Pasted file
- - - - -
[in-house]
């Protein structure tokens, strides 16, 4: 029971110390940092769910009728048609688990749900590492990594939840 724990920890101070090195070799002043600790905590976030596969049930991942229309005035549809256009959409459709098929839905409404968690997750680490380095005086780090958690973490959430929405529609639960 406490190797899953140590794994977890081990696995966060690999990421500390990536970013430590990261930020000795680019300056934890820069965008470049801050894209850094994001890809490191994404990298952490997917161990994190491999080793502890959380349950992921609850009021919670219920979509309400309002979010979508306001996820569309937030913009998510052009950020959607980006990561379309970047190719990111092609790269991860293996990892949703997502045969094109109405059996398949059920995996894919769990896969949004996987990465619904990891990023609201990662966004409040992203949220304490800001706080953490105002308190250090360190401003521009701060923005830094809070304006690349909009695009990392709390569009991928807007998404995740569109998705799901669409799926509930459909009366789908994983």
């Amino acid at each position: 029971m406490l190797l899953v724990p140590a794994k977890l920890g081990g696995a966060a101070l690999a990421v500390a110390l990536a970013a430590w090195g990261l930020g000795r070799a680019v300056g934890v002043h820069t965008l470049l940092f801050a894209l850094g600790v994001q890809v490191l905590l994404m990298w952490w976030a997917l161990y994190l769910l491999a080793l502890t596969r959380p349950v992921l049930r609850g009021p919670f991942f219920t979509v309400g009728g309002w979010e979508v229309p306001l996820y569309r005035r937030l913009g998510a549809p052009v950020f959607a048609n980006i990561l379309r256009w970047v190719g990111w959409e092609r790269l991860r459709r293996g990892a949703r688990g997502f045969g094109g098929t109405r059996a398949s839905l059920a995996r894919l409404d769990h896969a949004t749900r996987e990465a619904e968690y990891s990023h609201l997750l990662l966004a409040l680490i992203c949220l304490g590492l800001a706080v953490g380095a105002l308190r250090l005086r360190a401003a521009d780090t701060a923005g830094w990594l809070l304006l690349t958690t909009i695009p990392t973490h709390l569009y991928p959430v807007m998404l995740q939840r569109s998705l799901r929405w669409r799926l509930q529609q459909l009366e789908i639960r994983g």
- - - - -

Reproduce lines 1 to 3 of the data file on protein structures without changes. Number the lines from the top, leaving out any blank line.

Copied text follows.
[in-house]
């Protein structure tokens, strides 16, 4: 029971110390940092769910009728048609688990749900590492990594939840 724990920890101070090195070799002043600790905590976030596969049930991942229309005035549809256009959409459709098929839905409404968690997750680490380095005086780090958690973490959430929405529609639960 406490190797899953140590794994977890081990696995966060690999990421500390990536970013430590990261930020000795680019300056934890820069965008470049801050894209850094994001890809490191994404990298952490997917161990994190491999080793502890959380349950992921609850009021919670219920979509309400309002979010979508306001996820569309937030913009998510052009950020959607980006990561379309970047190719990111092609790269991860293996990892949703997502045969094109109405059996398949059920995996894919769990896969949004996987990465619904990891990023609201990662966004409040992203949220304490800001706080953490105002308190250090360190401003521009701060923005830094809070304006690349909009695009990392709390569009991928807007998404995740569109998705799901669409799926509930459909009366789908994983």
């Amino acid at each position: 029971m406490l190797l899953v724990p140590a794994k977890l920890g081990g696995a966060a101070l690999a990421v500390a110390l990536a970013a430590w090195g990261l930020g000795r070799a680019v300056g934890v002043h820069t965008l470049l940092f801050a894209l850094g600790v994001q890809v490191l905590l994404m990298w952490w976030a997917l161990y994190l769910l491999a080793l502890t596969r959380p349950v992921l049930r609850g009021p919670f991942f219920t979509v309400g009728g309002w979010e979508v229309p306001l996820y569309r005035r937030l913009g998510a549809p052009v950020f959607a048609n980006i990561l379309r256009w970047v190719g990111w959409e092609r790269l991860r459709r293996g990892a949703r688990g997502f045969g094109g098929t109405r059996a398949s839905l059920a995996r894919l409404d769990h896969a949004t749900r996987e990465a619904e968690y990891s990023h609201l997750l990662l966004a409040l680490i992203c949220l304490g590492l800001a706080v953490g380095a105002l308190r250090l005086r360190a401003a521009d780090t701060a923005g830094w990594l809070l304006l690349t958690t909009i695009p990392t973490h709390l569009y991928p959430v807007m998404l995740q939840r569109s998705l799901r929405w669409r799926l509930q529609q459909l009366e789908i639960r994983g």